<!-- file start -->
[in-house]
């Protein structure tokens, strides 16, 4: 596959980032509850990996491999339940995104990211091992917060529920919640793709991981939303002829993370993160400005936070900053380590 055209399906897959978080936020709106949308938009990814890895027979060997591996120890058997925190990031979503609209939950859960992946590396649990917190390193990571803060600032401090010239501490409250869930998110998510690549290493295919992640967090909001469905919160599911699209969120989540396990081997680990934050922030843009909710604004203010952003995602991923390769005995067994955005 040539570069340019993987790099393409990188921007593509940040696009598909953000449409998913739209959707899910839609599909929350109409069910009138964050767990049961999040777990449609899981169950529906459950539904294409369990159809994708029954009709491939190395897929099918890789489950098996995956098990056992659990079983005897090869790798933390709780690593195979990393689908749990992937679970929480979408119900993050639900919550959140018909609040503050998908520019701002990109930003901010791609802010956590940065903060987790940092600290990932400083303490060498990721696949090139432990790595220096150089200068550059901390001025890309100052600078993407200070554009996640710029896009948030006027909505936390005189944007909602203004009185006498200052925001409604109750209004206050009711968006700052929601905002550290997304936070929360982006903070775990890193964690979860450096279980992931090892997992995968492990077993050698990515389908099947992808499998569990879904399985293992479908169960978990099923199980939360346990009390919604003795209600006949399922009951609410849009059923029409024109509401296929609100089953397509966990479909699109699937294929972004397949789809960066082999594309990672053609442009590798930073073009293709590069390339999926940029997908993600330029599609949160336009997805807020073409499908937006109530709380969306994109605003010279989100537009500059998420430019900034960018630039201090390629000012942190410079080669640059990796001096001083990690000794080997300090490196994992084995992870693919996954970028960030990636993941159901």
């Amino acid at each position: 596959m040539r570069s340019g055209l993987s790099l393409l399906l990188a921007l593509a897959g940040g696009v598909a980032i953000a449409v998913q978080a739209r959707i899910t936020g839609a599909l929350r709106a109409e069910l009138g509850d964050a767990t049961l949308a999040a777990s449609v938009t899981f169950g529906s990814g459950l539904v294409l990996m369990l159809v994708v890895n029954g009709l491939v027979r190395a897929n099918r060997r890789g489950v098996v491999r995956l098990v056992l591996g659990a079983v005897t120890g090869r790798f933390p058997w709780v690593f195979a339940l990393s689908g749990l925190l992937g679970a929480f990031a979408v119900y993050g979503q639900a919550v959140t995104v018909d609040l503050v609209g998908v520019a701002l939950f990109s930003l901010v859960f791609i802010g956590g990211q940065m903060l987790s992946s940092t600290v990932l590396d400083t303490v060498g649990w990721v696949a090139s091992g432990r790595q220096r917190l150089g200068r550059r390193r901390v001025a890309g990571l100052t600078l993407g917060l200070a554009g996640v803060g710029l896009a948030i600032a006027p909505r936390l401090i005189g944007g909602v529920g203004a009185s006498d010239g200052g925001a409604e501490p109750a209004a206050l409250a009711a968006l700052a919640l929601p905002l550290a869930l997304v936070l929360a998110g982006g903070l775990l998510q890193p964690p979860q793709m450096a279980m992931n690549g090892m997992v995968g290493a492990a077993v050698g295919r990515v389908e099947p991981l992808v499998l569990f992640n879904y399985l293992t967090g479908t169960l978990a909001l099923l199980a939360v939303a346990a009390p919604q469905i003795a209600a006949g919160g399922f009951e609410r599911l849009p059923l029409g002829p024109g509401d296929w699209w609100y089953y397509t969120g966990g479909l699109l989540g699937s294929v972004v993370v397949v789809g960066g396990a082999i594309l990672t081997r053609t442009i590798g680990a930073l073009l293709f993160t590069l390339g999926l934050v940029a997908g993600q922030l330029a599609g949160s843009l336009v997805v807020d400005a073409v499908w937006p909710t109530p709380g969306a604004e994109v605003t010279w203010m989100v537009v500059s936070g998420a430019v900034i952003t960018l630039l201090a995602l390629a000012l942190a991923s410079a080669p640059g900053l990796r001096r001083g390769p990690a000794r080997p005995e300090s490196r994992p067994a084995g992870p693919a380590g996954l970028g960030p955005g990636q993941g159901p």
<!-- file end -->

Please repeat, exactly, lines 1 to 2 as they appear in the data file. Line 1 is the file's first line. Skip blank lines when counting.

[in-house]
């Protein structure tokens, strides 16, 4: 596959980032509850990996491999339940995104990211091992917060529920919640793709991981939303002829993370993160400005936070900053380590 055209399906897959978080936020709106949308938009990814890895027979060997591996120890058997925190990031979503609209939950859960992946590396649990917190390193990571803060600032401090010239501490409250869930998110998510690549290493295919992640967090909001469905919160599911699209969120989540396990081997680990934050922030843009909710604004203010952003995602991923390769005995067994955005 040539570069340019993987790099393409990188921007593509940040696009598909953000449409998913739209959707899910839609599909929350109409069910009138964050767990049961999040777990449609899981169950529906459950539904294409369990159809994708029954009709491939190395897929099918890789489950098996995956098990056992659990079983005897090869790798933390709780690593195979990393689908749990992937679970929480979408119900993050639900919550959140018909609040503050998908520019701002990109930003901010791609802010956590940065903060987790940092600290990932400083303490060498990721696949090139432990790595220096150089200068550059901390001025890309100052600078993407200070554009996640710029896009948030006027909505936390005189944007909602203004009185006498200052925001409604109750209004206050009711968006700052929601905002550290997304936070929360982006903070775990890193964690979860450096279980992931090892997992995968492990077993050698990515389908099947992808499998569990879904399985293992479908169960978990099923199980939360346990009390919604003795209600006949399922009951609410849009059923029409024109509401296929609100089953397509966990479909699109699937294929972004397949789809960066082999594309990672053609442009590798930073073009293709590069390339999926940029997908993600330029599609949160336009997805807020073409499908937006109530709380969306994109605003010279989100537009500059998420430019900034960018630039201090390629000012942190410079080669640059990796001096001083990690000794080997300090490196994992084995992870693919996954970028960030990636993941159901």